Modern Conveniences

It was brought home to me yesterday, once again, how much we take for granted in today’s world. We had a severe storm come rumbling through; one of our Tucson monsoon storms. At my house, there were hailstones the size of huge garbanzo beans, frightful wind that bent trees almost in half, and then pounding rain, thunder, lightning. Then the power went out. By the time I arrived home from work, the house was hot and sticky, and the power had only been out for an hour! The outside temperature at that point was somewhere in the 90s with humidity in the 80s after the storm. 18 power poles a couple of blocks from my home were snapped by a microburst; yes, 18! There was also an overturned vehicle on the interstate not far from my house, so traffic was backed up for a mile or more on a major street I use to get home; police were out directing traffic at one intersection to try to move traffic through.

So what does one do when there is no electricity? No computers, no TV, no radio, no lights, no AC. Our home faces North, and it was still overcast, so the living room was as dark as if it were 8 or 9 o’clock at night. Navigating furniture when we’ve only been here a month and aren’t exactly sure where everything is is fun in the dark! We did manage to find a couple of flashlights – most of them are still packed – and a candle or two. We sat on the back patio and talked, fixing the world.

We depend on electricity for almost everything and take it for granted that when we flip a switch the light comes on. I have to wonder how people lived out here before electricity and before AC. It gets hot here – often over 100 in the summer – and once the monsoon gets here, the humidity goes up. We are used to humidity of less than 10%, so higher humidity during monsoons feels much worse than it is. Anything over 30% feels yucky, so when it gets to 60% and higher, it feels as if you can cut the air with a knife.

We have also become dependent on TV and the internet for entertainment instead of having conversations, and laughing, and enjoying ourselves with another person.

There are so many other things we take for granted, too many to list here, but I am thankful we had our electricity back after about two hours. I am grateful that there are people working for the power company who get out there at all hours to make sure we have electricity; and I am thankful to the Sheriff’s Department for making sure traffic flowed smoothly so I, and everyone else, could get home safely.

Customer Service

Is there such a thing as customer service any more? In the past month, we have had to call our ISP (who touts customer service in all their ads!) twice for the same issue; both times the tech support was totally useless. Essentially what they said was well we didn’t mess it up so we don’t have to fix it; it’s your problem fix it yourself! Now the problem was that my partner couldn’t log in to his email account; one day he could, the next he couldn’t. We didn’t change anything. In fact, between the time it worked and then didn’t, we weren’t even on the computer! We fixed the problem ourselves – eventually. And their website is awful; there is a feedback button prominently displayed on their help page – it doesn’t work!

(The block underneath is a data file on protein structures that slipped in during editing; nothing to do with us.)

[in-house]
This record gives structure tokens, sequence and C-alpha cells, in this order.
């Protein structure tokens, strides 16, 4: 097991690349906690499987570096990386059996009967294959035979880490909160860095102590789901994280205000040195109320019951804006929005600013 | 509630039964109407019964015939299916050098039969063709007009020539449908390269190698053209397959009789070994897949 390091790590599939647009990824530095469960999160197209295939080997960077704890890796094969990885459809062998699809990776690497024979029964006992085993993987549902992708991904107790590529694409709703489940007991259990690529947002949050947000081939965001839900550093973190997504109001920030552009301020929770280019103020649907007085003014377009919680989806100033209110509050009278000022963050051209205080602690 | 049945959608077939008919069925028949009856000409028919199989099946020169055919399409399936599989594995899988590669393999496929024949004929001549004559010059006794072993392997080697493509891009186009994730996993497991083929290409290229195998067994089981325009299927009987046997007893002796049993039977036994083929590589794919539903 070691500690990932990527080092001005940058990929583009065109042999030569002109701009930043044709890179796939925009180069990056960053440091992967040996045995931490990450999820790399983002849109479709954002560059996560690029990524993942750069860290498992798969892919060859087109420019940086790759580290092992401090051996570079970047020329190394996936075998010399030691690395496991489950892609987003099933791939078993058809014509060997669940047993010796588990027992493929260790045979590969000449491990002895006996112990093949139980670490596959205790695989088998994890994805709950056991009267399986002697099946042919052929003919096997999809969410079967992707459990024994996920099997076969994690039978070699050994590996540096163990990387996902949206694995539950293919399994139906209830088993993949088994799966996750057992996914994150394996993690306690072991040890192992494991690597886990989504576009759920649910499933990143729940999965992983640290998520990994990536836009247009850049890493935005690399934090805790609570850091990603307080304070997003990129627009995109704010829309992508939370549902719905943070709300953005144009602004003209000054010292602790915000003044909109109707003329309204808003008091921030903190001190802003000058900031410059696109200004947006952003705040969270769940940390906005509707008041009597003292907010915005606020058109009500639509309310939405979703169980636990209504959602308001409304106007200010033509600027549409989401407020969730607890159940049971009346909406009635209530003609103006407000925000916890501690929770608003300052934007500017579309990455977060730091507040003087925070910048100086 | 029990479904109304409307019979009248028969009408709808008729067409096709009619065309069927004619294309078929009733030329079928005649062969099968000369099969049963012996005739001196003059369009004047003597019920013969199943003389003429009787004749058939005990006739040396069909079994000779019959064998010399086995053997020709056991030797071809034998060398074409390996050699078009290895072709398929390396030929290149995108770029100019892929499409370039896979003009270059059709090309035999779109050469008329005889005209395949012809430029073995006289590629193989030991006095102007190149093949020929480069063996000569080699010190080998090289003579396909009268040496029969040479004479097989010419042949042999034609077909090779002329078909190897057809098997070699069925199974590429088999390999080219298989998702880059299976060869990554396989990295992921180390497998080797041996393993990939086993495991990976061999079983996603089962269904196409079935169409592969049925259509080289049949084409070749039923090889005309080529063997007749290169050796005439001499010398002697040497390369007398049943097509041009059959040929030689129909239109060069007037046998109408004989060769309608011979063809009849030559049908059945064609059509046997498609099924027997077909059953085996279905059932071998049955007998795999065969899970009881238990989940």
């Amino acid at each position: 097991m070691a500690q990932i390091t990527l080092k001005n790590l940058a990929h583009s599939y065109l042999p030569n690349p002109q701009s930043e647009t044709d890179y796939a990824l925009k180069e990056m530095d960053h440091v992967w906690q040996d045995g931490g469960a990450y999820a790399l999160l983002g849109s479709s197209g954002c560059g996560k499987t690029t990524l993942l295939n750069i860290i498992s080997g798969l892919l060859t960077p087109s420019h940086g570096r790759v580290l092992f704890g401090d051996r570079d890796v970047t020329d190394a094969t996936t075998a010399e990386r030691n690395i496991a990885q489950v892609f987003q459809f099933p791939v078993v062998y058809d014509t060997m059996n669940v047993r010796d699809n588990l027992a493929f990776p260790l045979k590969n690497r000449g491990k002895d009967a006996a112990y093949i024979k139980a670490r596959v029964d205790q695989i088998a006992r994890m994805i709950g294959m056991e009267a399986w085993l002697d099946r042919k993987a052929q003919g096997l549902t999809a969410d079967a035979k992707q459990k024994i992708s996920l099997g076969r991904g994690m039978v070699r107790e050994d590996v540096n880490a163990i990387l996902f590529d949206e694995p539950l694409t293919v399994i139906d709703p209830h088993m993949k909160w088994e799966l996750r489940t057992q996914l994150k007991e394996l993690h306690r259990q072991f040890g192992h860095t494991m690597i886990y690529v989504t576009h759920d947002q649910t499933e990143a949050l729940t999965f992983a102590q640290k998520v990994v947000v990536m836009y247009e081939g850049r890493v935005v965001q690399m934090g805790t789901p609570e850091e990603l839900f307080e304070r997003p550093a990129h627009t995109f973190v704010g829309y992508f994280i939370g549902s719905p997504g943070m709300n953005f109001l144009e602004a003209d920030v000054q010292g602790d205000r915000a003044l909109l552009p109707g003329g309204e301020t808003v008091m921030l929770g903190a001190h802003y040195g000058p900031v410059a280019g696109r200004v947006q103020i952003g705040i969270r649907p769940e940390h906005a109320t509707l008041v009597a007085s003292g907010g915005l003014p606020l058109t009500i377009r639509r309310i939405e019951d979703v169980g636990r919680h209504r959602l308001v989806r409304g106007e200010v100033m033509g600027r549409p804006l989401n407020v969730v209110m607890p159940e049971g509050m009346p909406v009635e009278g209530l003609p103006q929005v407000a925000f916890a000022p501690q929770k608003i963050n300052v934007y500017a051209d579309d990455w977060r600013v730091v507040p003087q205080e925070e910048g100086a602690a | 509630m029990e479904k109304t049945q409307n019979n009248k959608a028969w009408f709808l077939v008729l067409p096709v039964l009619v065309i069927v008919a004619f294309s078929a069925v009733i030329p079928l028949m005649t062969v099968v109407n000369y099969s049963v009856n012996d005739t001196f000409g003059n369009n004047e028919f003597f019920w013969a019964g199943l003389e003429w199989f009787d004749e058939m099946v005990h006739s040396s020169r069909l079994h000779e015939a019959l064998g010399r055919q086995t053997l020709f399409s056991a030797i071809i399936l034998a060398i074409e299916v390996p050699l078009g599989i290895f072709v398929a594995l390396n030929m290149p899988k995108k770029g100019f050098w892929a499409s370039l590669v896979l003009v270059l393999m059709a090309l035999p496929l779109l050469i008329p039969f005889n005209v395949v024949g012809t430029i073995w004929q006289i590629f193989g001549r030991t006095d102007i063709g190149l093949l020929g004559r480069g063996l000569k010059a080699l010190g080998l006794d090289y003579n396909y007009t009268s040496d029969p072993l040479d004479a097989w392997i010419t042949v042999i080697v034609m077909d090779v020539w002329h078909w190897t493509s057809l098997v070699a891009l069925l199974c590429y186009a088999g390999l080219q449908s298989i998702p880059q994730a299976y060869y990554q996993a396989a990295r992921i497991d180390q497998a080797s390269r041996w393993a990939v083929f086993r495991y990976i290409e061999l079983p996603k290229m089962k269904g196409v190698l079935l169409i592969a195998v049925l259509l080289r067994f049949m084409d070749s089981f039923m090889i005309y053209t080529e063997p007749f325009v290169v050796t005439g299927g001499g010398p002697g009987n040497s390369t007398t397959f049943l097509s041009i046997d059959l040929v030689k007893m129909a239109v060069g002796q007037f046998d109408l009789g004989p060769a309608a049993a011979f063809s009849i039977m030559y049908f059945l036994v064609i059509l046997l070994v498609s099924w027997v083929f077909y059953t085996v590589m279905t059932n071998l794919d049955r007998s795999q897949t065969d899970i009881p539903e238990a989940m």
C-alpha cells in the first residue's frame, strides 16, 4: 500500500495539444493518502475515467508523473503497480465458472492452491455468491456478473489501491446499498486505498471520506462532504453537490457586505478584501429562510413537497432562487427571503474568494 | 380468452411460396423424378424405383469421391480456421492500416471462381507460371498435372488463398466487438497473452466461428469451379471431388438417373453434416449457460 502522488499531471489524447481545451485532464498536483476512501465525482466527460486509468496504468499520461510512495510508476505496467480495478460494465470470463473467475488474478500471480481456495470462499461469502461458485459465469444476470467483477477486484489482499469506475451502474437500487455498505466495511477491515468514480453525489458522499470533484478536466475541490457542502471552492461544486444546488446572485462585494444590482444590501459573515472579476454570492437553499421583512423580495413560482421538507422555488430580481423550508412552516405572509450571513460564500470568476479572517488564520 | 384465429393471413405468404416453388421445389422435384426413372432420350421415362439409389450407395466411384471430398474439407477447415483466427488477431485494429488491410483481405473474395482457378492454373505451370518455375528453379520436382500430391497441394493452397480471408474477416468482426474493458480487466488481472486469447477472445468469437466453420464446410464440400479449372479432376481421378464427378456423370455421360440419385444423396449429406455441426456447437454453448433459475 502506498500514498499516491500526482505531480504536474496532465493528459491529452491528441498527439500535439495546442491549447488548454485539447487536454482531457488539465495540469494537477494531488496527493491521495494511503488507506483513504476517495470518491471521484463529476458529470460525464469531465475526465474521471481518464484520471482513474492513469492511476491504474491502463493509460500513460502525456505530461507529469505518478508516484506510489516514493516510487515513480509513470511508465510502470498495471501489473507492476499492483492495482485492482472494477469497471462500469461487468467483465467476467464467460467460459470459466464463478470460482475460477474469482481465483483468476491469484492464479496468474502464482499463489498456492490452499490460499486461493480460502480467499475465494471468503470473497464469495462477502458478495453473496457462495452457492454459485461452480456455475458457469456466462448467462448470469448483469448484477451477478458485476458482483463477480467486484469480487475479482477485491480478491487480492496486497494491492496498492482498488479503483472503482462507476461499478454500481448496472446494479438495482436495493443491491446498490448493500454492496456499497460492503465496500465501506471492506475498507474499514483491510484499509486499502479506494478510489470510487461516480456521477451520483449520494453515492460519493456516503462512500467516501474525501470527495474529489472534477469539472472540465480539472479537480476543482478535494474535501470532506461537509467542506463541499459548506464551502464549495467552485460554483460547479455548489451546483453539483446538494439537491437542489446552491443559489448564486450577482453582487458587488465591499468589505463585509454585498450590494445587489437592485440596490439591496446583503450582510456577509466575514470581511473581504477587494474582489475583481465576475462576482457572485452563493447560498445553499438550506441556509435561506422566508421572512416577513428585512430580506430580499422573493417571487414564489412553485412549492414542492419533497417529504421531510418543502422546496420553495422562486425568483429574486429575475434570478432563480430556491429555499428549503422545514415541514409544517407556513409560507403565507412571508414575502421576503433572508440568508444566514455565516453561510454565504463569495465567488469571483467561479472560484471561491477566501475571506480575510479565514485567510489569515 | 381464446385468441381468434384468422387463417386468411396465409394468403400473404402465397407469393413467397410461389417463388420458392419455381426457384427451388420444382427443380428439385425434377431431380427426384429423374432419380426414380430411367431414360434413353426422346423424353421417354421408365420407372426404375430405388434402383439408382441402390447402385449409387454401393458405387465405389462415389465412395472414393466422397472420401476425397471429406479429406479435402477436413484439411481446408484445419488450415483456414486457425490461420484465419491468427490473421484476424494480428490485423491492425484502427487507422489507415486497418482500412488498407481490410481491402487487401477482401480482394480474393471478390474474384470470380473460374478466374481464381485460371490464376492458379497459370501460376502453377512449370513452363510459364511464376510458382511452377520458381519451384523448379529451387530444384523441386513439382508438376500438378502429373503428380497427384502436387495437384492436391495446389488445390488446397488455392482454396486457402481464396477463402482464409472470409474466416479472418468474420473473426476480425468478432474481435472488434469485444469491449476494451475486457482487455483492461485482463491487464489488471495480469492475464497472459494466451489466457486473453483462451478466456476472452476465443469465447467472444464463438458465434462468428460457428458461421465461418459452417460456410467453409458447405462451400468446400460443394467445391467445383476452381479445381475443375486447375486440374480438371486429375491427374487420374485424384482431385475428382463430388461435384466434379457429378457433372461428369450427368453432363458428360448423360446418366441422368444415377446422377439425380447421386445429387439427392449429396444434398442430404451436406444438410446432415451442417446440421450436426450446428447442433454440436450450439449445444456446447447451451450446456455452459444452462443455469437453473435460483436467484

I have heard similar complaints from all my friends; items ordered that never arrived, are poor quality, are not what was advertised. And trying to find someone within the company to fix things is impossible. What happened? It used to be that when there was a problem we could call the company and they would make it right. It used to be that the sales staff in a store were there to help; now it seems they are just there to collect a paycheck. The customers are not important enough to please. The only ones who deserve consideration are the top echelon and the stockholders.

Excuse me, Mr. Executives, but without your customers, your million dollar bonuses won’t be there. And you stockholders, how about holding companies accountable for taking care of customers? If there are no customers, your dividends will disappear.

I research reviews for any company I have to deal with; and if the reviews are bad I will go elsewhere. Or if the reviews are good, and I am treated badly, I let them know and then I stop shopping there.

Of course, not all companies are like this. There are two that I buy from regularly (neither of them is paying me). Both companies are fantastic in terms of service and speed. New Mexico Soap sells handmade soap and soap-related products. I always receive my order in a couple of days, and there is always lagniappe (a mostly New Orleans tradition of a little something extra).  Real Purity sells cosmetics and personal care products. When I had a problem with my PayPal account, they not only called to say my payment was blocked, but shipped my products to me before payment.

So there are companies out there that have good customer service, but not many. It seems the bigger the company, the worse their customer service is. But we can change that by voting with our money – find companies with good customer service and good products and use them; let them know you appreciate their taking good care of their customers; tell your friends about your good experience with them. And also, let companies know if they have treated you badly and tell them you are going elsewhere and will tell all your friends.